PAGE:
Total Pageviews

Search This Blog

Monday, November 16, 2015

Laredo native directs "Me, Earl and the Dying Girl"


In movies, one of the first and most memorable women to die on film is Camille, a victim of tuberculosis. The movie is made more memorable by Greta Garbo's stunning luminance. 

Dying girls have been in stories since the time of gods and goddesses in Greece and long before. It's the definition of tragedy that someone has to die, and how much sadder and more tragic can it get than to have a beautiful girl die.

In the 1970's Ali McGraw played an iconic figure of a dying college girl in "Love Story," who left only a slightly less tragic grief-stricken boyfriend.

In 2015, the genre evolves with some welcome leavening and imagination in the new award winning film directed by borderlands native Alfonso Gomez-Rejon. "Me, Earl and the Dying Girl," is a film about high school seniors who step with equal parts reluctance and courage from the high diving board of senior year into the mysterious pool of adulthood

The story is about Greg, a senior who has perfected the art of flying under the radar through his years in high school, avoiding becoming a member of any of the cliques that populate his school.  Greg's mission is to continue being invisible through his last semester of high school. Instead of looking forward to college, he's  nearly paralyzed about the new people and experiences that await.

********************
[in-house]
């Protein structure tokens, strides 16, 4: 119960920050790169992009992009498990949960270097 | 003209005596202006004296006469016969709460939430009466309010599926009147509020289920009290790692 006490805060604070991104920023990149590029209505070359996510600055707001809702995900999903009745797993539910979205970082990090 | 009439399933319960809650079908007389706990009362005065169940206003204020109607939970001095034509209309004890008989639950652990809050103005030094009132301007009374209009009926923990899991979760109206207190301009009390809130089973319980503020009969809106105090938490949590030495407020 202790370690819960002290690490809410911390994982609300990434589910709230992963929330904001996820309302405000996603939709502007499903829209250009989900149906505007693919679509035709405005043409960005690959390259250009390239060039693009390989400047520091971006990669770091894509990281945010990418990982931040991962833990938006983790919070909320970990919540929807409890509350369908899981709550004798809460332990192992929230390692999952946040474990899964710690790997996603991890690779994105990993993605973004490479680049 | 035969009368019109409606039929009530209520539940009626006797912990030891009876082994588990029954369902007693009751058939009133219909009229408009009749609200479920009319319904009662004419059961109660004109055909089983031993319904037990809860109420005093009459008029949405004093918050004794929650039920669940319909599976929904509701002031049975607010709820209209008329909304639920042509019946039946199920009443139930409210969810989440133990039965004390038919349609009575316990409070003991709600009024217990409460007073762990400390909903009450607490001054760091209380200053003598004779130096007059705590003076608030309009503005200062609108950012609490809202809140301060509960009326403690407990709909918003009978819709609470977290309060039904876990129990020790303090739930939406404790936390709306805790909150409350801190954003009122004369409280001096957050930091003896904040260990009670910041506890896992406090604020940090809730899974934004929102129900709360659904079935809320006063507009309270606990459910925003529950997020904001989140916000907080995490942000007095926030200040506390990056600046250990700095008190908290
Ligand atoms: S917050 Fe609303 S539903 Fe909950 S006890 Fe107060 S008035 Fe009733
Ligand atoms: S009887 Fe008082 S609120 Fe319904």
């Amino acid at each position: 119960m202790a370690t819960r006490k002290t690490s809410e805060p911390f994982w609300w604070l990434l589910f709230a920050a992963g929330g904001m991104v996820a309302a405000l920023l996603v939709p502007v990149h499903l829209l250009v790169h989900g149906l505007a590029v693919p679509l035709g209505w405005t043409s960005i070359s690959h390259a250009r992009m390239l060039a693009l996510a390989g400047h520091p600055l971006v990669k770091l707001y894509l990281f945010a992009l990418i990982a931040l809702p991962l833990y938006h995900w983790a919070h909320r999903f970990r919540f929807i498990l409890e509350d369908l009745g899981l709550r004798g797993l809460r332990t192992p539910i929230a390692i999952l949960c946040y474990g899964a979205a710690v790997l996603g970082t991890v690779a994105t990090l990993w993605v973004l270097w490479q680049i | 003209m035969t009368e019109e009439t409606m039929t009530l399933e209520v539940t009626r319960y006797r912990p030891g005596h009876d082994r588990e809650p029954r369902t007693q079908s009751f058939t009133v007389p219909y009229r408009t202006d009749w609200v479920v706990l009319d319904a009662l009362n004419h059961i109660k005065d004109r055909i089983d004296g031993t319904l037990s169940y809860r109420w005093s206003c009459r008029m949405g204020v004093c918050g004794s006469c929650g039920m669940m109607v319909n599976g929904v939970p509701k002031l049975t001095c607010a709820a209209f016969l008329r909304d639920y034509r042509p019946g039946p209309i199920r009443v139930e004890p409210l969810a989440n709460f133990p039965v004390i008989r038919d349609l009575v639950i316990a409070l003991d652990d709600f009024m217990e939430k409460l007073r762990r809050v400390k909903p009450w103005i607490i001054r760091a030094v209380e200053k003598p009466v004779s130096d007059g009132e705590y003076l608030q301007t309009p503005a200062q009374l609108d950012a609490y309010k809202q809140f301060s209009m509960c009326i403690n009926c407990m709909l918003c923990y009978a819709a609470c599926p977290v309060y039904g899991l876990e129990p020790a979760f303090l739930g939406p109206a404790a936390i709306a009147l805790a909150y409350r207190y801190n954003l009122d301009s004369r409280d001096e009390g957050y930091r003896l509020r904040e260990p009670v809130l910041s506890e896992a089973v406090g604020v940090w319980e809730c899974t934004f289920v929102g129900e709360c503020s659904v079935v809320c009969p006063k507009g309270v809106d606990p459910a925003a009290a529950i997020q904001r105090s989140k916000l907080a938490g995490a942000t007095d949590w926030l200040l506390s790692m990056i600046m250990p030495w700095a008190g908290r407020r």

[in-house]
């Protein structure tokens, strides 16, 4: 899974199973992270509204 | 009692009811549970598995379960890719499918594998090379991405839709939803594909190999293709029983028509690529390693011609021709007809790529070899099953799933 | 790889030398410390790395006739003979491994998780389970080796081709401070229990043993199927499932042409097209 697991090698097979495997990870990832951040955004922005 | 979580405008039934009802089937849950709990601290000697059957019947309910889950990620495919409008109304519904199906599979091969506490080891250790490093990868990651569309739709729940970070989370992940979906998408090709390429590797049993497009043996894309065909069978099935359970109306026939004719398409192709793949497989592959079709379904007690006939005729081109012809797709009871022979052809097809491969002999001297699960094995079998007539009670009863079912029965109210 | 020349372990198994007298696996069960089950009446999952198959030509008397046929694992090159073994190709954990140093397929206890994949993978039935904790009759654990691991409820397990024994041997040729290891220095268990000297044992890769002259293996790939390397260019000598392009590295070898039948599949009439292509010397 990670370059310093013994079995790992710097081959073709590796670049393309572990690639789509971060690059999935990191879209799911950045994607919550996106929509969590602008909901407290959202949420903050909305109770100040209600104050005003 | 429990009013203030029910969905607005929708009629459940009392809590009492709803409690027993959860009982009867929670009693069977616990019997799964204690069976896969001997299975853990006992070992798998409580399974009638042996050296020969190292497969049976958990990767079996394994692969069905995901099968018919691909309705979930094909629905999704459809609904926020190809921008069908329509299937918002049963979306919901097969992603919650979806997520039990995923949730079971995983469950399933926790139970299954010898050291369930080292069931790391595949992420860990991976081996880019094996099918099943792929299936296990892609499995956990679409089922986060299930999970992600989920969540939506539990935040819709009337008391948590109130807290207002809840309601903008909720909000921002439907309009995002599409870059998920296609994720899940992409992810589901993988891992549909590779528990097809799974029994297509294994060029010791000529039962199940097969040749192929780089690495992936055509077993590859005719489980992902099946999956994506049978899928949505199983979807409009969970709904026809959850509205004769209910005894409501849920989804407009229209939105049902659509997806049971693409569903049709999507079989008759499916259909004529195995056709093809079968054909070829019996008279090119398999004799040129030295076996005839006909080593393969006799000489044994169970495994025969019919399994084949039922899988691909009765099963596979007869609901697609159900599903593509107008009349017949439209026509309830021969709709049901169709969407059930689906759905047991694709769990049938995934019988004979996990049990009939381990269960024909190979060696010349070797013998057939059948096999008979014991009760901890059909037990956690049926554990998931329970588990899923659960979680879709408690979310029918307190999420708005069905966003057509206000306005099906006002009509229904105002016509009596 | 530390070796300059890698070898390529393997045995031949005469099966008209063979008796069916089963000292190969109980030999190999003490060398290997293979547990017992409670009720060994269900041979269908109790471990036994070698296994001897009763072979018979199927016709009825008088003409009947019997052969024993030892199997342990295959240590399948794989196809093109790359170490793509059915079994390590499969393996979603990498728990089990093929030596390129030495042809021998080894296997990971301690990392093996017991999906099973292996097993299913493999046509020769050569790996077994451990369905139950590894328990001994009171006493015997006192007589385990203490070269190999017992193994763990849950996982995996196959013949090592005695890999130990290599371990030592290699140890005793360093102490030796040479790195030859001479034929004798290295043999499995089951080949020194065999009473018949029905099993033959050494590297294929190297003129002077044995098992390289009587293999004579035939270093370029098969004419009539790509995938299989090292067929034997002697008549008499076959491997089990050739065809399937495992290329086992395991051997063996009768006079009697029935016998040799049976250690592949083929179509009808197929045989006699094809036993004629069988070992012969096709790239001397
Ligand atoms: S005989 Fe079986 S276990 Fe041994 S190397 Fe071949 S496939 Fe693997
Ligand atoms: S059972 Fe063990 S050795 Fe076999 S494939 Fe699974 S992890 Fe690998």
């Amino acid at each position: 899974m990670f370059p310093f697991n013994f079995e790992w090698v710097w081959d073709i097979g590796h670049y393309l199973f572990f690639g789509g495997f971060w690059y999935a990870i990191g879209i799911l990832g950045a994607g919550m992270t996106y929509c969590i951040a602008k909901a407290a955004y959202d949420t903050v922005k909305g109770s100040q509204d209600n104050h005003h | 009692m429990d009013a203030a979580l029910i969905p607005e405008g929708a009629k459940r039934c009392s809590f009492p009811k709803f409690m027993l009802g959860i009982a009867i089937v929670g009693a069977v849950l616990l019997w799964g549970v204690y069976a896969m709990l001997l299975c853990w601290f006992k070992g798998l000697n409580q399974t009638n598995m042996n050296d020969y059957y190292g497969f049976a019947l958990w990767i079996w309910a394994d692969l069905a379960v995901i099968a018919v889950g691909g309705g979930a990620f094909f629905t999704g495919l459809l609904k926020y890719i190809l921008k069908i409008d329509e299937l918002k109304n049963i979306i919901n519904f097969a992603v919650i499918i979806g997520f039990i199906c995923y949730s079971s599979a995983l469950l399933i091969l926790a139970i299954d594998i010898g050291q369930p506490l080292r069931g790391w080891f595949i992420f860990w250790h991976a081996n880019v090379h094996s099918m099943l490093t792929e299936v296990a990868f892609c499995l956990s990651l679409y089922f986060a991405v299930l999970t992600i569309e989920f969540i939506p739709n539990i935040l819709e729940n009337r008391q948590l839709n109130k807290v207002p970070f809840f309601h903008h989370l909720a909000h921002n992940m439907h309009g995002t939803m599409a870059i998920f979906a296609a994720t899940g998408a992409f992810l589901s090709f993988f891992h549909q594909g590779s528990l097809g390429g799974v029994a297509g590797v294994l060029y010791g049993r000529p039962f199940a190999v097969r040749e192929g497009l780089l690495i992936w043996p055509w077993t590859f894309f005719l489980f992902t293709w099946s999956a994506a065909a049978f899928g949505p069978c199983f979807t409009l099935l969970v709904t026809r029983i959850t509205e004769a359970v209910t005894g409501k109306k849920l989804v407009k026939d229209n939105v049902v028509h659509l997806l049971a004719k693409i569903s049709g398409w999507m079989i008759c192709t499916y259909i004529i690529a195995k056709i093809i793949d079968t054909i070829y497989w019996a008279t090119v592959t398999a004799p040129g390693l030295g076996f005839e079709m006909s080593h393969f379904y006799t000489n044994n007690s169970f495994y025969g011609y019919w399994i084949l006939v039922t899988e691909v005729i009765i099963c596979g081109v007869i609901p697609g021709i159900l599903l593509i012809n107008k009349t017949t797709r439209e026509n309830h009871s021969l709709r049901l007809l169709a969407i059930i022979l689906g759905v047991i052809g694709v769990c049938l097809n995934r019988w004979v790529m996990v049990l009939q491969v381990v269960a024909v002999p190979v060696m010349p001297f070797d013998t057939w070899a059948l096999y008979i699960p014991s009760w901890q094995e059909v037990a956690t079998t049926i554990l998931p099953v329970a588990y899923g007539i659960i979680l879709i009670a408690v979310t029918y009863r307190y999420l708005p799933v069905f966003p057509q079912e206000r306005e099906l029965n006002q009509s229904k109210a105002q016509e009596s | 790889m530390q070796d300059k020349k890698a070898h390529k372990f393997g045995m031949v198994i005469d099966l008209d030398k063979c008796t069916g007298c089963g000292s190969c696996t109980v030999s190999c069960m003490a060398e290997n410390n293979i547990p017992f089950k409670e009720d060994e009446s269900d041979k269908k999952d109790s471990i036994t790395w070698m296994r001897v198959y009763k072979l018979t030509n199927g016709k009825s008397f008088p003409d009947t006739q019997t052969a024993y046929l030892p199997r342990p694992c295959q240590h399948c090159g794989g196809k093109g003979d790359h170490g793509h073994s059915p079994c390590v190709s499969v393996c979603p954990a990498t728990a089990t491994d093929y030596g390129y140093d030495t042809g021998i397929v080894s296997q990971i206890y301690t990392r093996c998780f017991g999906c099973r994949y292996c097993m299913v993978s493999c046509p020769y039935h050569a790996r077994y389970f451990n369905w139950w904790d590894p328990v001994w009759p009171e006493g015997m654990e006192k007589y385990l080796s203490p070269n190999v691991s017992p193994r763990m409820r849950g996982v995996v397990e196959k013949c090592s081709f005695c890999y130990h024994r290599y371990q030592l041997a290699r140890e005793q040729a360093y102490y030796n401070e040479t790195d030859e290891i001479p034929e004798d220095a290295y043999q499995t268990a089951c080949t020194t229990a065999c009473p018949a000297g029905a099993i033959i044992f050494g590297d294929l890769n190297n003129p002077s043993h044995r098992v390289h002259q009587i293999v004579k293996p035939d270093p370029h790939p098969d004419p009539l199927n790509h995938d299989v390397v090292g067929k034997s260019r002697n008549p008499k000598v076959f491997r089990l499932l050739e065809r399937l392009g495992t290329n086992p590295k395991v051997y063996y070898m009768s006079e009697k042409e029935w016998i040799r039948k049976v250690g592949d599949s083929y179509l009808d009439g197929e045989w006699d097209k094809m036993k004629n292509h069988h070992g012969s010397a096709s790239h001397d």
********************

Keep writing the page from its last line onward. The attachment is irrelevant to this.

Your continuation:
He has one friend, Earl, with whom he has made dozens of film parodies. His other friend, a girl, was recently forced on him by his persistent if not down right nagging mother.  She is a childhood friend who's been struck with leukemia and who he is forced to visit. Their awkwardness and friendship is as funny as it is poignant.

There is no love angle in this teen movie. However, to accompany Greg as he steps cautiously forward with the help of his two friends is a rare and unexpected pleasurable journey. 

"Me, Earl and the Dying Girl" shows what it means to fly out from under the radar with the help of your friends and embrace your own brand of awkward That's as succinct a recipe for growing up as I've ever seen.